On Sept. 14, Dr. Guy Beiner, a professor of history and chair of Irish Studies at Boston College, visited UWG to deliver his talk titled “Remembering the Forgotten Pandemic: The Spanish Flu and What It Tells Us about COVID.”
“[The talk] relates to a book which I edited recently which came out a few months ago, and it’s called ‘Pandemic Re-Awakenings: The Forgotten and Unforgotten ‘Spanish’ Flu of 1918-1919,’” said Beiner. “It brings together a remarkable collaboration of researchers from around the globe to look at this phenomena of not just the Spanish Flu, which has become a topic of interest in recent years but more specifically, it’s the first book which actually addresses systematically around the world how it was remembered, forgotten and rediscovered over a century.”
Even before the worldwide shutdowns in March 2020, Beiner had been studying the Spanish Flu and specifically why the event was so widely forgotten despite its imprint.
“This great flu pandemic was the biggest catastrophe in a similar timeframe in the whole history of civilization,” said Beiner. “[Spanish Flu] killed more than any other event in history: more than WWI, WWII, more than the gulags of Communism, more than any of the events we can think of.
The Spanish Flu, also called H1N1, took over 50 million lives and infected over half the world’s population but held little attention or historiography, which is historical written records.
“The 20th century was known for its catastrophes, yet this was bigger than all of them,” said Beiner. “It’s a big puzzle. Because when you look at history books of the 20th century, it was barely mentioned up until recently. If it was mentioned, it was in a couple of sentences, maybe a couple paragraphs or brief references.”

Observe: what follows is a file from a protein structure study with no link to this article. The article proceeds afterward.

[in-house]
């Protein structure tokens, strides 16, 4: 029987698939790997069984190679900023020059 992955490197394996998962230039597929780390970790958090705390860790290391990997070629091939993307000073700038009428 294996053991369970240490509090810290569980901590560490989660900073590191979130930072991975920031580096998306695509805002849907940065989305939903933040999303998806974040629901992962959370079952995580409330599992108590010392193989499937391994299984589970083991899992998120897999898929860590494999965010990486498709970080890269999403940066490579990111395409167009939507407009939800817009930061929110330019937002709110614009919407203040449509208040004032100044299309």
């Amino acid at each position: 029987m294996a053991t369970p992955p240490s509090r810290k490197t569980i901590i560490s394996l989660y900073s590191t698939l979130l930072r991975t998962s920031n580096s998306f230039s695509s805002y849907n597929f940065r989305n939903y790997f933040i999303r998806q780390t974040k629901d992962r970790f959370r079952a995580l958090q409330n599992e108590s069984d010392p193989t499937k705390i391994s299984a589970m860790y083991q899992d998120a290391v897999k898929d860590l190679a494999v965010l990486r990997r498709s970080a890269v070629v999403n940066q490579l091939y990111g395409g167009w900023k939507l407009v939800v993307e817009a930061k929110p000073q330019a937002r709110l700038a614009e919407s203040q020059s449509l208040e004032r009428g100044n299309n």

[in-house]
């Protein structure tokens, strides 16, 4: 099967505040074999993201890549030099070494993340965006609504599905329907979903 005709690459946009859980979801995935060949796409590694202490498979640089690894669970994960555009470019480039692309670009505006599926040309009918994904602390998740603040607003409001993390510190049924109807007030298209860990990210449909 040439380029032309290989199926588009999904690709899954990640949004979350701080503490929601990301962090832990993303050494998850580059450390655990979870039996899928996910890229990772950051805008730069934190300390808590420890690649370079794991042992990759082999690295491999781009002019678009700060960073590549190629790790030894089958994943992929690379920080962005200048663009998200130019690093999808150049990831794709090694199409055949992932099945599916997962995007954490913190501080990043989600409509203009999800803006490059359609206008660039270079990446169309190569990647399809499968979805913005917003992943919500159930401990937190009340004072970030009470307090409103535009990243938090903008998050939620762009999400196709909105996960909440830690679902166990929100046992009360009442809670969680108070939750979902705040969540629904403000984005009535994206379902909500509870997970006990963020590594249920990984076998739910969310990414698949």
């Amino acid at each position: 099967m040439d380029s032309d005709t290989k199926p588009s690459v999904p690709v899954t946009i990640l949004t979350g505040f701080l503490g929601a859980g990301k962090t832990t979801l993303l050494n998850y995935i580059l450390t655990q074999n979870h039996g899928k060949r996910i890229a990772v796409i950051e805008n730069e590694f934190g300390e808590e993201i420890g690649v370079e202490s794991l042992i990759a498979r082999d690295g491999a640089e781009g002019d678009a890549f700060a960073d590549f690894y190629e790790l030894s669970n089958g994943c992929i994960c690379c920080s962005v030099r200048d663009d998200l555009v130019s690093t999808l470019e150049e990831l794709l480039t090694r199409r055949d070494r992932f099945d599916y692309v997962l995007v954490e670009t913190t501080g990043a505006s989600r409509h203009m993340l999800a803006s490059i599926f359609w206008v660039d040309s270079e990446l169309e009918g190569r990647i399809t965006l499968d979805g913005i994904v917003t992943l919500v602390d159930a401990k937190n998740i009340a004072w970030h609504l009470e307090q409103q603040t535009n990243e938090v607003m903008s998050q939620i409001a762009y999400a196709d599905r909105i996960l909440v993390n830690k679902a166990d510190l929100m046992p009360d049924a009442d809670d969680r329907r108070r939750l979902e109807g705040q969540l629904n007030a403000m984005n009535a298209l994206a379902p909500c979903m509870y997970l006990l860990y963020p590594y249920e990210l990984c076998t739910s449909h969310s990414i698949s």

Beiner studies and observes how society remembers or choses to forget certain events, and how they choose to memorialize events. Essentially, Beiner’s academic work sprouted from the Memory Boom in the 1980s and 1990s even before he was a student.
“People are interested in why we’re so obsessed with memory: Memory of the past,” said Beiner. “[Memory is] a huge field. Often used under the word ‘collective memory.’ But I don’t really like the term. I use ‘social memory,’ sometimes ‘cultural memory,’ but this has been a huge field throughout the humanities and social sciences.
“For years before [the pandemic] I would go around campuses and say ‘Do you know anything about the Spanish Flu?’ [They would be] blank,” continued Beiner. “I ask, ‘what is the biggest killer of the 20th century?’ Hitler. Stalin. Not a virus. So we’ve changed our perception after Covid. Now we have a new historical consciousness. An awareness of the impact of pandemics.”
Beiner initially pitched “Pandemic Re-Awakenings” before 2020 but received pushback from his publicist considering the low demand and near non-existent audience for the subject. However, with the Covid’s grand entrance, the book became a necessity in the scholarly realm.
“What changed our perception was of course the outbreak of Covid,” said Beiner. “Since Google began taking statistics of 2004— I had been looking at this for years since I was a student— and what we see most of the time, hardly anyone searched the words Spanish Flu. A small group of people. Very very little. But the date that the world turned to look for Spanish Flu was exactly March 2020. All countries around the world.”
The influenza outbreak waned into the 1920s with lesser social prominence. Much like today’s age, pandemic fatigue set in two years after the pandemic which leads Beiner to question and speculate how Covid will be remembered similarly.
“Are we going to be obsessed with Covid now?” said Beiner. “We’re already trying to move on, nobody wants to wear a mask, we want to move on. People died in Covid but we move on.”
The 1918 pandemic’s re-discovery in the mainstream memory helped in some way to cope with the 2020 pandemic.